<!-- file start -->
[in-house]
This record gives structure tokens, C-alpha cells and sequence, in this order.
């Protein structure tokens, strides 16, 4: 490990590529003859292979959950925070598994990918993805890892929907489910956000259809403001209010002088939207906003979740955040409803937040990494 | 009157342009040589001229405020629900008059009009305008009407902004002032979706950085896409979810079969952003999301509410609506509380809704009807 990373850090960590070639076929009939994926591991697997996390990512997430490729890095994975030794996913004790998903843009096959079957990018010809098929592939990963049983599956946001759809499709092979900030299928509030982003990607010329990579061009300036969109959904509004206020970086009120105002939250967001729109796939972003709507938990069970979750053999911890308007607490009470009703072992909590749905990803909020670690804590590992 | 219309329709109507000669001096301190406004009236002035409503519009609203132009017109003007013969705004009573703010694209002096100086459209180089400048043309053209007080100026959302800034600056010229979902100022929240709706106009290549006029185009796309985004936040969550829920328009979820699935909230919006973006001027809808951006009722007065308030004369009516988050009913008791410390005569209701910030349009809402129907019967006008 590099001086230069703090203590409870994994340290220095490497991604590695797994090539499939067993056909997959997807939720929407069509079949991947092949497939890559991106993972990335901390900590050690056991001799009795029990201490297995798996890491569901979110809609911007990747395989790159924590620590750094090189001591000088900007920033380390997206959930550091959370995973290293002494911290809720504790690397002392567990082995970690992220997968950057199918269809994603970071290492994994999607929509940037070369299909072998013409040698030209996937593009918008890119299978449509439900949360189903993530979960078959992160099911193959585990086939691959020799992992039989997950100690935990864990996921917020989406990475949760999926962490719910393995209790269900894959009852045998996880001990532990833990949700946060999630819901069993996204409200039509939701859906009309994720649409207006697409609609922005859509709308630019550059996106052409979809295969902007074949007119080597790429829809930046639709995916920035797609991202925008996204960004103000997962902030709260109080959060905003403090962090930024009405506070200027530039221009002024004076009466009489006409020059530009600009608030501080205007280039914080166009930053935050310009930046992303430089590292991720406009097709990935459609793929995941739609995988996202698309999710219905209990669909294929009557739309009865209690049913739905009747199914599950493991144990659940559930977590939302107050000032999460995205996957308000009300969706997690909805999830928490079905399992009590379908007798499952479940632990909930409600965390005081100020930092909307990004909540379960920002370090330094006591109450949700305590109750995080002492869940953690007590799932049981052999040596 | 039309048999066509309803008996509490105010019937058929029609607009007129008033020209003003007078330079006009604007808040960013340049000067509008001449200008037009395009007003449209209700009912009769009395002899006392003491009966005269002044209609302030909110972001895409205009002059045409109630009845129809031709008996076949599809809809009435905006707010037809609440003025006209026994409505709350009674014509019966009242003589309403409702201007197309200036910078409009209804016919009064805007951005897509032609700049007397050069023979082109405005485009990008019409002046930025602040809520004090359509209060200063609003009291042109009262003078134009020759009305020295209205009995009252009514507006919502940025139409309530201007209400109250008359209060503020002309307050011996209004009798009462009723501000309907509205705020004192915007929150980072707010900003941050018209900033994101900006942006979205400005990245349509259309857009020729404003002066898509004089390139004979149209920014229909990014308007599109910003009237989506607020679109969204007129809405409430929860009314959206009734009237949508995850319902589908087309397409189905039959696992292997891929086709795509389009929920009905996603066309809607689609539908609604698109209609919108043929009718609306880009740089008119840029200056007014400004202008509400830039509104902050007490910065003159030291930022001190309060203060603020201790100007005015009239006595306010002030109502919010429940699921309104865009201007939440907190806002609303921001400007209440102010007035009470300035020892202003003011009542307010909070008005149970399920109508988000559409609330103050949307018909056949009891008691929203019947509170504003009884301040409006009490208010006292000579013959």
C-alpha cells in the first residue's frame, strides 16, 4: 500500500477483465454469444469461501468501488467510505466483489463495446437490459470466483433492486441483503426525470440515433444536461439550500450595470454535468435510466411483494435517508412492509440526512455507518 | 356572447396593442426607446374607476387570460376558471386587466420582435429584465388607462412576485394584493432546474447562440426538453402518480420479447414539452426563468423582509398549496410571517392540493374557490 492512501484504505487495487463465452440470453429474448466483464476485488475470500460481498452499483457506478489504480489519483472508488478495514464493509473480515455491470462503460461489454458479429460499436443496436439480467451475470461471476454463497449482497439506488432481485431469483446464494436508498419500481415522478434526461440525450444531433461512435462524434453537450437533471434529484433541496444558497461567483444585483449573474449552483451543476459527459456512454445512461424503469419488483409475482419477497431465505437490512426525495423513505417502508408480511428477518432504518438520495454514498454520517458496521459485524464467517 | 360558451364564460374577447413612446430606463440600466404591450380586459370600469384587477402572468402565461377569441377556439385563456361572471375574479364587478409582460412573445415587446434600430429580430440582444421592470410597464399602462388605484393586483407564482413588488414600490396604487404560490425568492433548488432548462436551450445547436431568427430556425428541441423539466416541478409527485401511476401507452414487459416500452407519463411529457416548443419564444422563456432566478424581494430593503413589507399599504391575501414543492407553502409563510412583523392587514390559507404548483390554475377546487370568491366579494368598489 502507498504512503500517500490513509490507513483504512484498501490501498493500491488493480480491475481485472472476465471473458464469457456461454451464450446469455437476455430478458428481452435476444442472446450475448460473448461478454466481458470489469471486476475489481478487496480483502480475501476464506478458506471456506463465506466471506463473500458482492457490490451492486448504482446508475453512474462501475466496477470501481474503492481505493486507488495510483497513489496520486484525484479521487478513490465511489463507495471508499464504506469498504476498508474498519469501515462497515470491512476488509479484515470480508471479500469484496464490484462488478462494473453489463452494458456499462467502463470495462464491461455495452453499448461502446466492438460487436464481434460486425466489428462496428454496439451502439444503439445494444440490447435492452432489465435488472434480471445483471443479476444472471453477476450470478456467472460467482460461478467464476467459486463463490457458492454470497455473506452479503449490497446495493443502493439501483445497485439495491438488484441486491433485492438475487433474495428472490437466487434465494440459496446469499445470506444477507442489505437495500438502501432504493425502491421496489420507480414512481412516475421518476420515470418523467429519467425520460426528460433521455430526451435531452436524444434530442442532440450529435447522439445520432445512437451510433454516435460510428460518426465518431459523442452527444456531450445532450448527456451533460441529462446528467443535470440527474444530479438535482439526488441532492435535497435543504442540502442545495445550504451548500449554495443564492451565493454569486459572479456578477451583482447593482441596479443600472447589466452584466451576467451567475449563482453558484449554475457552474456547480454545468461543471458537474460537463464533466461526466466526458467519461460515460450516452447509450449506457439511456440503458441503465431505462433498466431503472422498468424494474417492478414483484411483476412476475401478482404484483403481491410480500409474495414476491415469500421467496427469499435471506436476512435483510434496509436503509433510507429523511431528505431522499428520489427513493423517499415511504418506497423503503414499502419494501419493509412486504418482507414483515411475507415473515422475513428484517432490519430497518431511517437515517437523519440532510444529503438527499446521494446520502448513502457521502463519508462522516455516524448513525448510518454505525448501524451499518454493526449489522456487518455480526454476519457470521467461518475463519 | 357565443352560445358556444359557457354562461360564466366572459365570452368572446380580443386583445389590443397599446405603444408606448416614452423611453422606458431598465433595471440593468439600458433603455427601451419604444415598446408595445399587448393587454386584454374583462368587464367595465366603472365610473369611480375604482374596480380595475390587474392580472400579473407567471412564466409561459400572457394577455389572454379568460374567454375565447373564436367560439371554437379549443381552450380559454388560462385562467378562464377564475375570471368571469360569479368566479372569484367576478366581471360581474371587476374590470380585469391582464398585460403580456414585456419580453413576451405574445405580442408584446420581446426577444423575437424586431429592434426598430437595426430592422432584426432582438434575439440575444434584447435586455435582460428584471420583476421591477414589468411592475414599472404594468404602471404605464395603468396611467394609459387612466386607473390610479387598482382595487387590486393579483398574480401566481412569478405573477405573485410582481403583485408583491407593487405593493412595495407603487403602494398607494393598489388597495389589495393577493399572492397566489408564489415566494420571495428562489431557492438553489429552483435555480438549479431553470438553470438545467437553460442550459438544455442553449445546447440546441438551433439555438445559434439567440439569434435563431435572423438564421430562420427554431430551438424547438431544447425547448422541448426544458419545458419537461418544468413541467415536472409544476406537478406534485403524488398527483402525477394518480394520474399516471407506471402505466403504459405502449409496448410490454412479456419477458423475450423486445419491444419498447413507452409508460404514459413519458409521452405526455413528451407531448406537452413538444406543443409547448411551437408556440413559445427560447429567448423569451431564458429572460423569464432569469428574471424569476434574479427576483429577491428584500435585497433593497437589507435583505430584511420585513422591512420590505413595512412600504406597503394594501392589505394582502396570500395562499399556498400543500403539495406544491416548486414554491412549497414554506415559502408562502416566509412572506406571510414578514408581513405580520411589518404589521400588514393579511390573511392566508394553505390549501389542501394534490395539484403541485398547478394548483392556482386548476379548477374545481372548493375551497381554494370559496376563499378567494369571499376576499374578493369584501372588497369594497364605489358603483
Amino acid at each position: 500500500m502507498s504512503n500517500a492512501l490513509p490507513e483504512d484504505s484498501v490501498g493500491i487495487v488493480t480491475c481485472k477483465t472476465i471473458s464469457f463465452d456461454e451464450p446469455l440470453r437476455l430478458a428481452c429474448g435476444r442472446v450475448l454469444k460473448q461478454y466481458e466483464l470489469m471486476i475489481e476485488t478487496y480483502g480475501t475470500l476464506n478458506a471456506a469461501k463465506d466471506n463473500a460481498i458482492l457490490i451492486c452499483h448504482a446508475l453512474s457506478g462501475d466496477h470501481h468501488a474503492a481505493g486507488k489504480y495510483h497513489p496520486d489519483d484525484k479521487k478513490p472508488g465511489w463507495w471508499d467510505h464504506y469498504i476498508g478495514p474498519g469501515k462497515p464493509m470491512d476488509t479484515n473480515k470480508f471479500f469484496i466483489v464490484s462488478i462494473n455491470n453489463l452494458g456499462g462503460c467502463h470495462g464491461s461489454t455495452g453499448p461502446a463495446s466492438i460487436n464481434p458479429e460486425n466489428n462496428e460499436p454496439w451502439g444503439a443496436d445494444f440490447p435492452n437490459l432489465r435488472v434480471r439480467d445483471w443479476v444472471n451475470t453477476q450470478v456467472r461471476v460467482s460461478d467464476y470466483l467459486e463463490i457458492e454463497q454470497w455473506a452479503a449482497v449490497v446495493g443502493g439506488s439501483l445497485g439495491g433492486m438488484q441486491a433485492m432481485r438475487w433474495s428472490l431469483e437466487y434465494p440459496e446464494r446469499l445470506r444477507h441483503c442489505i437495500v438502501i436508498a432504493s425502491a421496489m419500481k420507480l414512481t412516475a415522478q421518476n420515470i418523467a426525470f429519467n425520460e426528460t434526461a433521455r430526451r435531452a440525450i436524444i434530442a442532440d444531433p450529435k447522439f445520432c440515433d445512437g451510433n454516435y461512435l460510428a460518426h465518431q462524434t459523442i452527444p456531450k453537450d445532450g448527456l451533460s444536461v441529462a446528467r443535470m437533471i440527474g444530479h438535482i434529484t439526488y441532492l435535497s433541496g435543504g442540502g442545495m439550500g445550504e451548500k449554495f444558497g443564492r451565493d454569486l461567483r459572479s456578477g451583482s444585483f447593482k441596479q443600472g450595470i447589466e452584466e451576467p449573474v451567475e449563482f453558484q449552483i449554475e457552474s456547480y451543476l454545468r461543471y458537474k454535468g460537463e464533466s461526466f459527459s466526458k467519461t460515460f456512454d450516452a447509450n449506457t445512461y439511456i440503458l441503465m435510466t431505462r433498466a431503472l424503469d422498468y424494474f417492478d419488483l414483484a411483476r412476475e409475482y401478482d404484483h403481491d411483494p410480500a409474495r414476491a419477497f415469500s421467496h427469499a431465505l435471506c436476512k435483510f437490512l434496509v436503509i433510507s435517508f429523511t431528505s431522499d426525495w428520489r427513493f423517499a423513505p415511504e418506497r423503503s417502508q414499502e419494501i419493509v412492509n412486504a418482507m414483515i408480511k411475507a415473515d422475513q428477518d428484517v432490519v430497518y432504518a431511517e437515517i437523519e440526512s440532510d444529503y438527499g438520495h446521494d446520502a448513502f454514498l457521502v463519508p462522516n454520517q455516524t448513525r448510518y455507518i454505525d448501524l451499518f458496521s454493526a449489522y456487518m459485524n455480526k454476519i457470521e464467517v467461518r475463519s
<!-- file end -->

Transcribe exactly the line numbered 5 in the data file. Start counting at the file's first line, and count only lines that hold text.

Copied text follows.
Amino acid at each position: 500500500m502507498s504512503n500517500a492512501l490513509p490507513e483504512d484504505s484498501v490501498g493500491i487495487v488493480t480491475c481485472k477483465t472476465i471473458s464469457f463465452d456461454e451464450p446469455l440470453r437476455l430478458a428481452c429474448g435476444r442472446v450475448l454469444k460473448q461478454y466481458e466483464l470489469m471486476i475489481e476485488t478487496y480483502g480475501t475470500l476464506n478458506a471456506a469461501k463465506d466471506n463473500a460481498i458482492l457490490i451492486c452499483h448504482a446508475l453512474s457506478g462501475d466496477h470501481h468501488a474503492a481505493g486507488k489504480y495510483h497513489p496520486d489519483d484525484k479521487k478513490p472508488g465511489w463507495w471508499d467510505h464504506y469498504i476498508g478495514p474498519g469501515k462497515p464493509m470491512d476488509t479484515n473480515k470480508f471479500f469484496i466483489v464490484s462488478i462494473n455491470n453489463l452494458g456499462g462503460c467502463h470495462g464491461s461489454t455495452g453499448p461502446a463495446s466492438i460487436n464481434p458479429e460486425n466489428n462496428e460499436p454496439w451502439g444503439a443496436d445494444f440490447p435492452n437490459l432489465r435488472v434480471r439480467d445483471w443479476v444472471n451475470t453477476q450470478v456467472r461471476v460467482s460461478d467464476y470466483l467459486e463463490i457458492e454463497q454470497w455473506a452479503a449482497v449490497v446495493g443502493g439506488s439501483l445497485g439495491g433492486m438488484q441486491a433485492m432481485r438475487w433474495s428472490l431469483e437466487y434465494p440459496e446464494r446469499l445470506r444477507h441483503c442489505i437495500v438502501i436508498a432504493s425502491a421496489m419500481k420507480l414512481t412516475a415522478q421518476n420515470i418523467a426525470f429519467n425520460e426528460t434526461a433521455r430526451r435531452a440525450i436524444i434530442a442532440d444531433p450529435k447522439f445520432c440515433d445512437g451510433n454516435y461512435l460510428a460518426h465518431q462524434t459523442i452527444p456531450k453537450d445532450g448527456l451533460s444536461v441529462a446528467r443535470m437533471i440527474g444530479h438535482i434529484t439526488y441532492l435535497s433541496g435543504g442540502g442545495m439550500g445550504e451548500k449554495f444558497g443564492r451565493d454569486l461567483r459572479s456578477g451583482s444585483f447593482k441596479q443600472g450595470i447589466e452584466e451576467p449573474v451567475e449563482f453558484q449552483i449554475e457552474s456547480y451543476l454545468r461543471y458537474k454535468g460537463e464533466s461526466f459527459s466526458k467519461t460515460f456512454d450516452a447509450n449506457t445512461y439511456i440503458l441503465m435510466t431505462r433498466a431503472l424503469d422498468y424494474f417492478d419488483l414483484a411483476r412476475e409475482y401478482d404484483h403481491d411483494p410480500a409474495r414476491a419477497f415469500s421467496h427469499a431465505l435471506c436476512k435483510f437490512l434496509v436503509i433510507s435517508f429523511t431528505s431522499d426525495w428520489r427513493f423517499a423513505p415511504e418506497r423503503s417502508q414499502e419494501i419493509v412492509n412486504a418482507m414483515i408480511k411475507a415473515d422475513q428477518d428484517v432490519v430497518y432504518a431511517e437515517i437523519e440526512s440532510d444529503y438527499g438520495h446521494d446520502a448513502f454514498l457521502v463519508p462522516n454520517q455516524t448513525r448510518y455507518i454505525d448501524l451499518f458496521s454493526a449489522y456487518m459485524n455480526k454476519i457470521e464467517v467461518r475463519s